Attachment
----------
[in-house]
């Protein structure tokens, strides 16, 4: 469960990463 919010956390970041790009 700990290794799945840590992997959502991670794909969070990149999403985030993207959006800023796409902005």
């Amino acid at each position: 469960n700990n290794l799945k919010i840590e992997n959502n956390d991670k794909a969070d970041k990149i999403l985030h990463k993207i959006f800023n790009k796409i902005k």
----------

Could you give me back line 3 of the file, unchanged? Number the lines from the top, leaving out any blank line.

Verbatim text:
């Amino acid at each position: 469960n700990n290794l799945k919010i840590e992997n959502n956390d991670k794909a969070d970041k990149i999403l985030h990463k993207i959006f800023n790009k796409i902005k």